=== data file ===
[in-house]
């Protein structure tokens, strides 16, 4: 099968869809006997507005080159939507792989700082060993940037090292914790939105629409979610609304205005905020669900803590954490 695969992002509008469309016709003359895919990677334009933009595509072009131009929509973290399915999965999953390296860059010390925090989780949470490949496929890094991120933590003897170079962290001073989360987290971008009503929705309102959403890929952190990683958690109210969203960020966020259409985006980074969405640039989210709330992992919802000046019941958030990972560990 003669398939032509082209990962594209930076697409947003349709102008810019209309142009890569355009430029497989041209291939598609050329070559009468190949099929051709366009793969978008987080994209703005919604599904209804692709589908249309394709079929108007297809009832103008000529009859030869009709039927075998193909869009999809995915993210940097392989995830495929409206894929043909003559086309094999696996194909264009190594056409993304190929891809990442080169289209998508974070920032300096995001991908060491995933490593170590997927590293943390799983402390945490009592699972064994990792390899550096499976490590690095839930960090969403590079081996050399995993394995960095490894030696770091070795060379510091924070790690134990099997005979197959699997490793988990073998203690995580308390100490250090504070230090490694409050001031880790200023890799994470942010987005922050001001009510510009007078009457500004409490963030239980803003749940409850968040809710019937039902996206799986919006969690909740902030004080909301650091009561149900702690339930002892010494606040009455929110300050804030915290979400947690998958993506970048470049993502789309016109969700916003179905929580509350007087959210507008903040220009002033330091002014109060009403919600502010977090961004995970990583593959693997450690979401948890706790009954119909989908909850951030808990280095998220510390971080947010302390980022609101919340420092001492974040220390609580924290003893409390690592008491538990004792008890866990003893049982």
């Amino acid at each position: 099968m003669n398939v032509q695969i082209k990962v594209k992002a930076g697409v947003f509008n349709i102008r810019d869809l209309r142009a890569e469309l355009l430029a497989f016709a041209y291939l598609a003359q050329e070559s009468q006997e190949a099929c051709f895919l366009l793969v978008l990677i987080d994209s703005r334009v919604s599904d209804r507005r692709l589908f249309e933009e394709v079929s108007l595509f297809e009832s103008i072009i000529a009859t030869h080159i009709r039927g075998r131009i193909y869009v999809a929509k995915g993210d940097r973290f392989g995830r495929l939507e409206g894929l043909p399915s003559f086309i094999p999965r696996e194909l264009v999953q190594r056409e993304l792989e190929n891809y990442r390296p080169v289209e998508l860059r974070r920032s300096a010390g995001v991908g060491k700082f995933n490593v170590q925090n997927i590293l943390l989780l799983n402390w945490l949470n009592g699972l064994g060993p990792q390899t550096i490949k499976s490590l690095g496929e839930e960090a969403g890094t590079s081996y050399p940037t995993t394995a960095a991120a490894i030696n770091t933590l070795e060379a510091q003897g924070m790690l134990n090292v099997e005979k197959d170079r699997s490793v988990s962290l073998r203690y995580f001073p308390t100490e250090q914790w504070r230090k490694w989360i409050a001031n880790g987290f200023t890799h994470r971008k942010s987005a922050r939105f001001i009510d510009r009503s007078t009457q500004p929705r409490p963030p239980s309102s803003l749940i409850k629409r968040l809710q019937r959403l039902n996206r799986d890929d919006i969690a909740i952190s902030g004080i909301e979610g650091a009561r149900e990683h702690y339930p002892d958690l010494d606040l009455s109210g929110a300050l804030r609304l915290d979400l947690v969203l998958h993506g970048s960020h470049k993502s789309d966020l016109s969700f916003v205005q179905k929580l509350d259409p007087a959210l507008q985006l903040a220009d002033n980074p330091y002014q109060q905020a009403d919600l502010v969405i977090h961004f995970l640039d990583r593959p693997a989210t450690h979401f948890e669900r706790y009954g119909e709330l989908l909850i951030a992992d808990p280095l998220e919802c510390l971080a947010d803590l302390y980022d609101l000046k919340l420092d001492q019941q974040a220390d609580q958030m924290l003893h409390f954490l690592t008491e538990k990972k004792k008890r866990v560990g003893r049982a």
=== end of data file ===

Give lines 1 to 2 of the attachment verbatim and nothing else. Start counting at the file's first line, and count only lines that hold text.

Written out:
[in-house]
């Protein structure tokens, strides 16, 4: 099968869809006997507005080159939507792989700082060993940037090292914790939105629409979610609304205005905020669900803590954490 695969992002509008469309016709003359895919990677334009933009595509072009131009929509973290399915999965999953390296860059010390925090989780949470490949496929890094991120933590003897170079962290001073989360987290971008009503929705309102959403890929952190990683958690109210969203960020966020259409985006980074969405640039989210709330992992919802000046019941958030990972560990 003669398939032509082209990962594209930076697409947003349709102008810019209309142009890569355009430029497989041209291939598609050329070559009468190949099929051709366009793969978008987080994209703005919604599904209804692709589908249309394709079929108007297809009832103008000529009859030869009709039927075998193909869009999809995915993210940097392989995830495929409206894929043909003559086309094999696996194909264009190594056409993304190929891809990442080169289209998508974070920032300096995001991908060491995933490593170590997927590293943390799983402390945490009592699972064994990792390899550096499976490590690095839930960090969403590079081996050399995993394995960095490894030696770091070795060379510091924070790690134990099997005979197959699997490793988990073998203690995580308390100490250090504070230090490694409050001031880790200023890799994470942010987005922050001001009510510009007078009457500004409490963030239980803003749940409850968040809710019937039902996206799986919006969690909740902030004080909301650091009561149900702690339930002892010494606040009455929110300050804030915290979400947690998958993506970048470049993502789309016109969700916003179905929580509350007087959210507008903040220009002033330091002014109060009403919600502010977090961004995970990583593959693997450690979401948890706790009954119909989908909850951030808990280095998220510390971080947010302390980022609101919340420092001492974040220390609580924290003893409390690592008491538990004792008890866990003893049982």